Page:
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22 Mar, 2018

The Long and Short of it…

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In a country where long mileage is king, thanks to the focus on ultra-marathons, always remember that short runs are just as important. – BY RAY ORCHISON, REGISTERED COACH

A week of training should be made up of far more than just long slow distance running, or LSD. While LSD has many benefits, such as developing aerobic capacity and endurance, and preparing the mind to go the distance come race day, many runners go wrong by focusing entirely on LSD, with not much room for anything. The problem is, you don’t get fast by only running LSD, because these runs should be done at Two Oceans and Comrades race pace, which will be slower than your marathon pace, and after two or three months of this, it will take a notable effort to get some speed back into your legs.

The good news is that shorter runs will help you rediscover your speed, and they have a number of benefits which supplement LSD: They teach the body to run in a fatigued state and enable speed maintenance, and there are three types of short runs, each with its place in a training programme, depending on your upcoming racing plans, so try to include a balanced mix of these training runs.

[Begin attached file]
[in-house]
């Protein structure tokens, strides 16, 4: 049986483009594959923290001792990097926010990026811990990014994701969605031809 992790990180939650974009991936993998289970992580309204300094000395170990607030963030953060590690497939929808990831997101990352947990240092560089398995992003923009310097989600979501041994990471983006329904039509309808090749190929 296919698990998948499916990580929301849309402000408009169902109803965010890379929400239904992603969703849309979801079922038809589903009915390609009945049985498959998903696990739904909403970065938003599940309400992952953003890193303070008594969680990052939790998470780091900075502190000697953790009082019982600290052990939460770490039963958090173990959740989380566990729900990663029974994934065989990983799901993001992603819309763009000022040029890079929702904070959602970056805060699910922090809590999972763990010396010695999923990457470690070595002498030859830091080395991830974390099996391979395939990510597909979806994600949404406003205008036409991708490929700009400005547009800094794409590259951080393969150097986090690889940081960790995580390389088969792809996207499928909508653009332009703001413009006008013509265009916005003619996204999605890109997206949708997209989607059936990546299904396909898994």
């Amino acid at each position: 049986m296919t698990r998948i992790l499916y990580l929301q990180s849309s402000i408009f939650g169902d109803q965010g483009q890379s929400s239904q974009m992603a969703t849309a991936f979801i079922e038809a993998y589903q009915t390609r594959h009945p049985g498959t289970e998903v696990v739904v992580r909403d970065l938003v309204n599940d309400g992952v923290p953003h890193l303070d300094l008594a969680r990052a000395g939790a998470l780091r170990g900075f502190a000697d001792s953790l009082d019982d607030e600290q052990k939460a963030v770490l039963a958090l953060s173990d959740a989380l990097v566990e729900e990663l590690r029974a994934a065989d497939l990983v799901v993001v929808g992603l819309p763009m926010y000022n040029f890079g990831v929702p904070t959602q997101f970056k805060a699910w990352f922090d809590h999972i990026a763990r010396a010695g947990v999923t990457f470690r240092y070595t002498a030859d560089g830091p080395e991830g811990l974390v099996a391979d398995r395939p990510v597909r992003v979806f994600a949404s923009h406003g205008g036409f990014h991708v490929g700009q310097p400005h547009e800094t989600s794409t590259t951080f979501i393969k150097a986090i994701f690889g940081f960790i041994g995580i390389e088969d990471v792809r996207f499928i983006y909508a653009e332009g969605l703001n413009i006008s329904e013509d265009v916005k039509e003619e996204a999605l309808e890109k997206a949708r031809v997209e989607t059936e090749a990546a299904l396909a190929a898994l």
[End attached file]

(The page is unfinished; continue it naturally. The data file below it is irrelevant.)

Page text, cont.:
1. The Recovery Run: Usually done the day after a hard workout or long run, the purpose of this easy run is not always recovery. It can certainly aid recovery by relieving stiffness, but the real benefit is teaching the body to run in a state of depletion. Imagine you’re in a peak mileage-building week, running consecutively for six days, including two hard days and a long run on Sunday. Instead of taking your normal rest day on Monday, you head out for a short ‘recovery’ run of 30 minutes.

You will be doing this on tired legs and with low energy reserves. This will teach your body to run through fatigue, something you’re sure to experience as you make your way up Constantia Nek or Polly Shortts. However, make sure that you still allow yourself adequate recovery on a weekly basis, so limit the recovery run to between 15 and 45 minutes, avoid the temptation of running too fast, and be careful not to push your body too far and end up injured or ill!

2. The Easy Run: When it comes to Two Oceans and Comrades, the easy run makes up the bulk of the weekly training and should be done at Two Oceans and Comrades race pace – a pace that feels like you could run all day.

3. The High Intensity Workout: This is usually a short but hard workout, and if you have never done these types of workouts, do not add them to your training just before a major race. Once you’ve recovered from your race, you can then reduce overall mileage and gradually introduce one light session of high intensity a week, then build from there. I suggest you always include a high intensity work in your week, so that you maintain the speed developed in preceding months.